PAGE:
FERC Aid Sought in Restoring $750 Price Cap in CA
Morgan Stanley Capital Group Inc., a power marketer, is seeking
an emergency cease and desist order directing the California ISO's
governing board to overturn its decision reducing the power price
cap to $500/MWh and to restore the temporary $750 cap. It further
has asked FERC to stay the ISO's price-cap authority, and to strip
it entirely of that power when an existing resolution expires in
Given that the $500 price cap went into effect in California on
July 1, Morgan Stanley has called on FERC to grant emergency relief
and fast-track processing of its complaint [EL00-91]. At the very
least, the Commission should convene an emergency technical
conference to review the ISO's justifications for reducing the
price caps for real-time and ancillary services in the California
The ISO's decision to lower the price cap was due to "blatant
political pressure and not based on any cogent analysis [of the
market], calling into question the independence of the Cal ISO,"
Morgan Stanley charged. "Market participants continue to operate
under the threat that Cal ISO may again use its authority to order
further price-cap reductions or otherwise extend this authority,"
it told FERC. The ISO board tried to reduce the price cap even
further to $250 in late June, but was unsuccessful.
The California ISO took these actions in response to the severe
power shortages that have plagued the region over the last couple
of weeks, driving up prices.
In related action, Morgan Stanley also filed a complaint against
the New York ISO for restricting access to its day-ahead and
real-time markets to power generators and load-serving entities
(LSEs), while excluding power marketers.
It asked FERC to direct the NYISO to make the needed tariff
changes on an expedited basis to allow all market participants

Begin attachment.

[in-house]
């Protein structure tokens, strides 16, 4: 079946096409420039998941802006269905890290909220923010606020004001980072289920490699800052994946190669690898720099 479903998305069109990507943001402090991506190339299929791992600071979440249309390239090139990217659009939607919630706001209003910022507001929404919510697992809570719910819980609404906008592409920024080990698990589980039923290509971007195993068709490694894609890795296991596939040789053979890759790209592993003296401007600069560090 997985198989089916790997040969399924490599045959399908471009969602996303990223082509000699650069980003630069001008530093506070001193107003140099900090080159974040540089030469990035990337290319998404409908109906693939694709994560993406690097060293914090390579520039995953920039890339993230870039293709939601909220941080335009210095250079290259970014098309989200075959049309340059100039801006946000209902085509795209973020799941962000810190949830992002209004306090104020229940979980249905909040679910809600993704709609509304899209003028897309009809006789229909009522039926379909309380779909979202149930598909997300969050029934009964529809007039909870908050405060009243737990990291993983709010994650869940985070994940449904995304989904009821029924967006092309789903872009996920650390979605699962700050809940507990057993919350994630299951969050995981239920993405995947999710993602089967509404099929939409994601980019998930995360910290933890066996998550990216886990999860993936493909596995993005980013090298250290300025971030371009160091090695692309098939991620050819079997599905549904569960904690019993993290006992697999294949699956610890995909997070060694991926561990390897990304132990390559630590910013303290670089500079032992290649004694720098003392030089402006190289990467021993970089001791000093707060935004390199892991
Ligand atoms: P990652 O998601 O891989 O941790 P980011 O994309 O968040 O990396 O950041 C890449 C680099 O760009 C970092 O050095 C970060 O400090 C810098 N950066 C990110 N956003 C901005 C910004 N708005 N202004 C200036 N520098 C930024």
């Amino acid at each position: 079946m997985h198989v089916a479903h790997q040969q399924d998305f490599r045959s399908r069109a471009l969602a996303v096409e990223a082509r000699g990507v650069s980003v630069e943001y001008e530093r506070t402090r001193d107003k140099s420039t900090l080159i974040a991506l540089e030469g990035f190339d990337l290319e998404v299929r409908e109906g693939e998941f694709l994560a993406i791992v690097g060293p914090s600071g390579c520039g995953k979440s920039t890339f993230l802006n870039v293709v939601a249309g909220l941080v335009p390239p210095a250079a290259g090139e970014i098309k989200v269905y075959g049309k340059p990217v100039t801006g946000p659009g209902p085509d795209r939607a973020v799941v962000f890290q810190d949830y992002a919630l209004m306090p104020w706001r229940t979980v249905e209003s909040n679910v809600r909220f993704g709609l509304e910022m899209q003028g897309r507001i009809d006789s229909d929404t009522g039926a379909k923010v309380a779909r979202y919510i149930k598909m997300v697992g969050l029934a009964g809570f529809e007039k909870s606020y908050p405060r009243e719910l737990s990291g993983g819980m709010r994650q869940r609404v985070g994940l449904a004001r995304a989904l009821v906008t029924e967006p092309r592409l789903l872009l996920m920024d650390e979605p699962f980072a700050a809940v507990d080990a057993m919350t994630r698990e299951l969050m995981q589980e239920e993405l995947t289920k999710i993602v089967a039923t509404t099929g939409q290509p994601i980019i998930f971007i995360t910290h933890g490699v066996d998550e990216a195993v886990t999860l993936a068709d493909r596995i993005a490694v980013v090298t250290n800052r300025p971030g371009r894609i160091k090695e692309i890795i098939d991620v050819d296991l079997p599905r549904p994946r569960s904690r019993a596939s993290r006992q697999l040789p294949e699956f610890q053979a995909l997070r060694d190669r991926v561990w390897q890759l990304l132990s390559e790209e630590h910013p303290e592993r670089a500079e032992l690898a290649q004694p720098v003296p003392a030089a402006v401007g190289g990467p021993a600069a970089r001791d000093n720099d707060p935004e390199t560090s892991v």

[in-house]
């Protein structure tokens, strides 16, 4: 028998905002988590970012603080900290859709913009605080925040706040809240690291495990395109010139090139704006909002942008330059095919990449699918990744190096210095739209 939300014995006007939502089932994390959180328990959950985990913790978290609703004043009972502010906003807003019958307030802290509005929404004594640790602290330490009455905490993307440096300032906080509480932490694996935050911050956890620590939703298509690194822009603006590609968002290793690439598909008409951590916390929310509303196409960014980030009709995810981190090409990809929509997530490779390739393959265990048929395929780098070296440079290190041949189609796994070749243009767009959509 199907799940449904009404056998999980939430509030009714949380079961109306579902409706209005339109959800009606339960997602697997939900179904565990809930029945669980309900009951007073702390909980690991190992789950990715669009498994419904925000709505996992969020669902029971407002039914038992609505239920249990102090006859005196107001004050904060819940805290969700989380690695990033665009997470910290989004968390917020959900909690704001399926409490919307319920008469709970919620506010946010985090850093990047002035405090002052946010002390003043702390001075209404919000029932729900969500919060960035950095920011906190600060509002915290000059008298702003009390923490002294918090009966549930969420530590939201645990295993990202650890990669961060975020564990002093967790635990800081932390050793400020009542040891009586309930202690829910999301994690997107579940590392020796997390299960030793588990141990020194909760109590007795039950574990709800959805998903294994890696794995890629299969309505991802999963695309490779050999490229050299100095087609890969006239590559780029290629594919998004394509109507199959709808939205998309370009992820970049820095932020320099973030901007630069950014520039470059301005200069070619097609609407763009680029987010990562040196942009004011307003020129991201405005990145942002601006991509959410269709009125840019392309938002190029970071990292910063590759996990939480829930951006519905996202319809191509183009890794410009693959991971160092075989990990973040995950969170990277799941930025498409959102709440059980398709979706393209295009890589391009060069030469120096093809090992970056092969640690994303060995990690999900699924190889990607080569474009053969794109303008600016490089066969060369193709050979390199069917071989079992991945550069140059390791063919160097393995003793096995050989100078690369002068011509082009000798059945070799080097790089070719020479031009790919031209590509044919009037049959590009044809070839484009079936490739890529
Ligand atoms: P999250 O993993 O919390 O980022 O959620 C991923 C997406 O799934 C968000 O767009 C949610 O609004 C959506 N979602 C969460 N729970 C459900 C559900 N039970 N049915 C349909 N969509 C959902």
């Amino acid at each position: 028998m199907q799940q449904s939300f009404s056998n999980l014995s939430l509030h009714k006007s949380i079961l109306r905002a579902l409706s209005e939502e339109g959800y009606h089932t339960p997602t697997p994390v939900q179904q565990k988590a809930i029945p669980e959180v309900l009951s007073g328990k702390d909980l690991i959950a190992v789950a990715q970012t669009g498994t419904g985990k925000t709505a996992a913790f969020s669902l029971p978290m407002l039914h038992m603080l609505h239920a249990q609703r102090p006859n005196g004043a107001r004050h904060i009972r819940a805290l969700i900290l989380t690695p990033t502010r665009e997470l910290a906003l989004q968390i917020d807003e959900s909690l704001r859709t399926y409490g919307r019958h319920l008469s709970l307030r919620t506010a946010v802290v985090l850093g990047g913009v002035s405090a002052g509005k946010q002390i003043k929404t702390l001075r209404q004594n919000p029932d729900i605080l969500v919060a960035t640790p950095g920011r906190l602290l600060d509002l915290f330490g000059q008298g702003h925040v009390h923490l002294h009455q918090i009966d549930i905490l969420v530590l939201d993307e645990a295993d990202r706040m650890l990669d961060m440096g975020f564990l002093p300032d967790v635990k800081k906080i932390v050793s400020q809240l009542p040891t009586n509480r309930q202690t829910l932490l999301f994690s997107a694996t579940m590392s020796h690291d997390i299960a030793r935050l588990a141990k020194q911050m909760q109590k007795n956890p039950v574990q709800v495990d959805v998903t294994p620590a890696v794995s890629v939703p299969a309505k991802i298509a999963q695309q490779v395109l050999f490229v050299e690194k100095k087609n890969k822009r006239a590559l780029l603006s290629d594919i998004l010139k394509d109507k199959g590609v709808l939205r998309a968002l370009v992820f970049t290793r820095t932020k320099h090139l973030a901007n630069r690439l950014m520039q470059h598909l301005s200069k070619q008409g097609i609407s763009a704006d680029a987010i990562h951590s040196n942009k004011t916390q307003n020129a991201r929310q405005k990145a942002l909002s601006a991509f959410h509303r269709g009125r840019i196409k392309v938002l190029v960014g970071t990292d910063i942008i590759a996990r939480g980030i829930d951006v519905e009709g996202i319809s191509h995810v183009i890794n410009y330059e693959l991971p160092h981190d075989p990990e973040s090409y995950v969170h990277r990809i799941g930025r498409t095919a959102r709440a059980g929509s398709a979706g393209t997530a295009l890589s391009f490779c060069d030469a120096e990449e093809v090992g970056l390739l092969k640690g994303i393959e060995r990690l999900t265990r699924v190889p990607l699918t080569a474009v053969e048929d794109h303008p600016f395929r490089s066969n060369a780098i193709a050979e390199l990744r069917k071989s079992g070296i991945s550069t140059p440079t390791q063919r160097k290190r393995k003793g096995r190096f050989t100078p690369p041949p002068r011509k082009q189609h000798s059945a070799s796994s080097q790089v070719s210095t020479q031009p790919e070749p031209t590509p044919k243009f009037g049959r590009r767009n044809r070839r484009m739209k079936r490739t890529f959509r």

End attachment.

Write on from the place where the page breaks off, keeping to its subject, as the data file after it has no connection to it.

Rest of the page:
access to the two markets. It further requested that the changes be
implemented by no later than July 31.
These restrictions "introduce unnecessary constraints on the
marketplace, discourage trading and, in turn, significantly reduce
the liquidity of the New York wholesale power marketplace," said
In California, Morgan Stanley contends the lower price cap will
have its heaviest toll on power marketers, such as itself, that
"have hedged and made significant investments in the market [based]
on a $750/MWh price cap." The financial benefactors of the Cal
ISO's move will be local utilities and other entities that failed
to "hedge responsibly" in the marketplace. Not surprisingly, these
latter parties - the purchasers of electricity - are the ones that
advocated the lower price cap, creating what "can reasonably be
called a "rigged market" in the state, according to Morgan Stanley.
Electric customers also will pay the price, even though the
ISO's board is under the "mistaken impression" that its action will
help them. Morgan Stanley noted that investors make decisions about
where to invest based on the long-term predictability in a region's
regulatory regime. "When predictability does not exist, investment
capital, such as that provided by [Morgan Stanley], will quickly
move on to invest in other regions or markets where more certainty
exists. This reaction is increasingly true given the acute need for
investment in the development of electrical generation and the
marketing of power across the nation and worldwide."
The ISO board's "hastily considered" decision to low power price
caps "has had an immediate chilling effect on future capital
investment" in the "developing, but already complex, competitive
California power market," Morgan Stanley said.